"The Future of Graduate Education" Conference. Interview with Peter Maassen.

2019-12-02 To coincide with the conclusion of the tenth anniversary of the Graduate School, on 29 November, a conference on “The Future of Graduate Education” took place. The guest speakers included the education expert Prof. Dr Peter Maassen from the University of Oslo (Norway).

Prof. Dr. Peter Maassen ©Leuphana/Patrizia Jäger
Prof. Dr. Peter Maassen ©Leuphana/Patrizia Jäger
Prof. Dr. Peter Maassen ©Leuphana/Patrizia Jäger

How do you view the current situation regarding the internationalisation of German universities?

My experience of German universities is that their internationalisation tends to be one-sided, and focuses on Anglo-Saxon countries and parts of Asia (especially China), and not so much on the countries in Germany’s immediate neighbourhood. This applies to German universities, however, and not to German students. At universities in Northern Europe, Switzerland, Austria and the Netherlands, for example, German students make up the majority of foreigners. It is striking that there is little interest on the German side in bringing more students from these countries to German universities in return. This not only applies to exchange programmes; there also seems to be little interest in introducing these countries to the German language and culture.

Why is that a problem? You might as well say, “Well, that’s just the way it is.”

At present, due to the increasing global rivalry, a European position regarding academic policy needs to be developed, which should also aim to emphasise shared European values and principles. There isn’t any support for this in China or the USA, or even in England, though. If Germany wants to have a perceptible and influential global academic voice, it won’t be able to achieve this on its own. In addition to this, Europe as a whole is too big and too diverse. Therefore, Germany needs strategic European partners who represent the same basic academic ideas, values and principles as the countries referred to above. To win them over, however, would require a far more proactive approach.

You are also committed to the “Third Mission”, or for forging contact with the non-university sector. Why?

Why do universities carry out research? Research isn’t an end in itself. What happens to the results? The question that could be asked is: are there any specific social problems, challenges or interests that would benefit from this research? A modern interpretation of the “Third Mission” is of a strategic partnership between universities and private businesses and/or civil society which helps to reconcile the needs of both. To develop these partnerships, universities should pursue an open-door strategy, with “meeting places” for university staff, students and external partners. These open contacts can be used to develop networks, and in the longer term, to forge strategic partnerships in selected areas.

What will digitalisation bring?

Large parts of the labour market will change, that’s pretty clear. In the financial sector, for example, significantly fewer people will be needed as staff in the future. At the same time there are at least two areas in which digitisation will not lead to fewer jobs: care and education.

What does that mean for universities?

Universities now have an important responsibility for those who are being forced out of the labour market due to globalisation and automation. Many people currently see universities and the research there as part of the problem rather than part of the solution. This must change. The crowding-out effect surrounding automation as well as the research that drives automation are not individual responsibilities, they are collective responsibilities.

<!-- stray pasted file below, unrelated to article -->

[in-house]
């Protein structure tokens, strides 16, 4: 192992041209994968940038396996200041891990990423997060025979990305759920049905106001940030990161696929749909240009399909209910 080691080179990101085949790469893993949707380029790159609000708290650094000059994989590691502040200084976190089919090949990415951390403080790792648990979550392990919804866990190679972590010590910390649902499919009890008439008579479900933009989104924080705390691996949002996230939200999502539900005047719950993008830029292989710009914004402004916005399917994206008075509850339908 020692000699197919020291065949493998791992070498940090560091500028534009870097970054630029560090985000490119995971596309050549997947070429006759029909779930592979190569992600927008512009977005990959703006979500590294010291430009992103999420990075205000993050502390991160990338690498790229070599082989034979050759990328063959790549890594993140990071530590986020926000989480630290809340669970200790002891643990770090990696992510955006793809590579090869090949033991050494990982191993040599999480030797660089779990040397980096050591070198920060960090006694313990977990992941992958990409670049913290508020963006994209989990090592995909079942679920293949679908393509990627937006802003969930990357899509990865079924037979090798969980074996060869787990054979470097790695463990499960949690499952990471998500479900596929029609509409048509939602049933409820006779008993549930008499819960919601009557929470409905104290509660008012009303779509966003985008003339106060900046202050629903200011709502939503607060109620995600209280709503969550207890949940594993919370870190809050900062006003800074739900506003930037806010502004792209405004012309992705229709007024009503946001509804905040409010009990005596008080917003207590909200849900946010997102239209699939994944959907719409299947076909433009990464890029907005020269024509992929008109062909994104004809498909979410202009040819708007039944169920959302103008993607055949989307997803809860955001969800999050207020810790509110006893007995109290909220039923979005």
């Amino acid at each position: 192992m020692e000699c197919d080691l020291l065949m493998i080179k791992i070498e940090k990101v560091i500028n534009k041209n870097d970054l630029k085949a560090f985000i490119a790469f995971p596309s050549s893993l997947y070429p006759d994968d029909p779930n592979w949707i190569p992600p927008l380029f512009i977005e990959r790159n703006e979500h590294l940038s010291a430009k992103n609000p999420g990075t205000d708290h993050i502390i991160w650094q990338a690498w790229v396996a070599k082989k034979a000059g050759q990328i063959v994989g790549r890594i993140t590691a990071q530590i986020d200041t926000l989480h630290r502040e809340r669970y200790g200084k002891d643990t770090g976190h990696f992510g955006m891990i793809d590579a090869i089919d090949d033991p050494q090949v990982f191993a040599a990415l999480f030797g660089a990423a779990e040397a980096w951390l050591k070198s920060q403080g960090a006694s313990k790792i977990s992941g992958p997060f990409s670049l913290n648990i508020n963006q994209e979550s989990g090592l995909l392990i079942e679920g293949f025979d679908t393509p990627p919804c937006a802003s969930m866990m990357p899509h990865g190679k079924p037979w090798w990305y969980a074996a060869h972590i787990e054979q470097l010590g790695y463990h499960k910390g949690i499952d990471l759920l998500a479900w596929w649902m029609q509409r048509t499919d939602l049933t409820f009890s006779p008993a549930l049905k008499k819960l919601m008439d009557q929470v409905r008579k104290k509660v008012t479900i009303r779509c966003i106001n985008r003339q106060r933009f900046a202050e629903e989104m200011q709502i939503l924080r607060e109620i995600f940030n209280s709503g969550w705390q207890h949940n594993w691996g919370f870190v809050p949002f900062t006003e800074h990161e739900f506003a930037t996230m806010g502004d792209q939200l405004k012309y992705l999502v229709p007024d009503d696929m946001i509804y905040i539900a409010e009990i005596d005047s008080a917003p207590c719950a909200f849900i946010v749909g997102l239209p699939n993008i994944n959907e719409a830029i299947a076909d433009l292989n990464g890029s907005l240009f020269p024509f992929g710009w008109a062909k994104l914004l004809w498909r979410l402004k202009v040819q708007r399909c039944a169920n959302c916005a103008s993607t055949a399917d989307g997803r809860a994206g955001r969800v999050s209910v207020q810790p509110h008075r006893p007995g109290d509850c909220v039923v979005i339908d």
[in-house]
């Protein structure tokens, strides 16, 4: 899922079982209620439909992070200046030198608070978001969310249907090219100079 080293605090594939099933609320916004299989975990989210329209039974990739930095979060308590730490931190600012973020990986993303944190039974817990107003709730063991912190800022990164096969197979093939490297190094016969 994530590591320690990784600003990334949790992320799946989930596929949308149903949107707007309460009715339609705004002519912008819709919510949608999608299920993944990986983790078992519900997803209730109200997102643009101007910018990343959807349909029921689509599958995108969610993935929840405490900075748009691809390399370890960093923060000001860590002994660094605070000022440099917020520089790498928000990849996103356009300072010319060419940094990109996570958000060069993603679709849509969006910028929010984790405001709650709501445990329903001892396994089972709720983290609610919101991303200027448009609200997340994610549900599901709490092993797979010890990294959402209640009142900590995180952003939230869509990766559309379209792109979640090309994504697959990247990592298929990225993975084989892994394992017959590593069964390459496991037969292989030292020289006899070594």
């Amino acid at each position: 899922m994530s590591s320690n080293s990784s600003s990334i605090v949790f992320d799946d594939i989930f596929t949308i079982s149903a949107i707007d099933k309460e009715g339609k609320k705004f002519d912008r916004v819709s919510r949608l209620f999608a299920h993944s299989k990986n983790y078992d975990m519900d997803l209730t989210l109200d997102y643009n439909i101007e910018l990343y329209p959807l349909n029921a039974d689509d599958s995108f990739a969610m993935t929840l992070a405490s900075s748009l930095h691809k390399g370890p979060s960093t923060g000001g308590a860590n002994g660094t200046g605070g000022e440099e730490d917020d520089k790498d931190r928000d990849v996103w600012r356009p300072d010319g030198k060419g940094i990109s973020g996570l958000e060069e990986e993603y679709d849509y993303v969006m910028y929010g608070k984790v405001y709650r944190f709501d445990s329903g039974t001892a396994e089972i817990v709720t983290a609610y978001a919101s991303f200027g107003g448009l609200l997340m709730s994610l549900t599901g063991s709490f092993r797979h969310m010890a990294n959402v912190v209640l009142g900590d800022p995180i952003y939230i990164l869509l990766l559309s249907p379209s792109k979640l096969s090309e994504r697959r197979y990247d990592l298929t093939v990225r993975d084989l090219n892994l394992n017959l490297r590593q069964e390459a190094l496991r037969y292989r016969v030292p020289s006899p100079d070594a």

And for the teaching content?

In brief: in terms of teaching content, the objective should be to teach adaptability, flexibility and the ability to learn.

What advice would you give your children about their studies?

Two of my children are already studying. I told them: “Study what you are genuinely interested in.”

Would you recommend an academic career?

It depends on what and where. The “New Public Management” trend, which, at least, has not been as fatal in Germany and Scandinavia as it has in England or the USA, has led to academics becoming, figuratively speaking, “service providers”. To a certain extent, academics have been functionalised: students have become a product, teaching has become a service, and evaluation has taken centre stage. This has made an academic career less attractive to graduates who are looking for individual freedom and the opportunity to follow their curiosity, for example.

What should be the key focus of universities instead of this?

For people to gain knowledge.

Thank you.

The world-famous Educational Scientist Peter Maassen is Professor at the University of Oslo (Norway), Associate Professor at Stellenbosch University (South Africa) and Fellow of the Steinhardt Institute for Higher Education Policy at New York University (USA). His most recent publication is entitled “From organised anarchy to de-coupled bureaucracy: The transformation of university organisation”.

The Graduate School of the University celebrated its 10-year anniversary in 2019, an occasion on which it looked back with pride – but above all else, looked forward. For one year, The Future of Graduate Education was the key focus of various events. Its conclusion and climax was the Conference. Here, the further development of graduate education was addressed from differing perspectives: interdisciplinary, non-university, networked.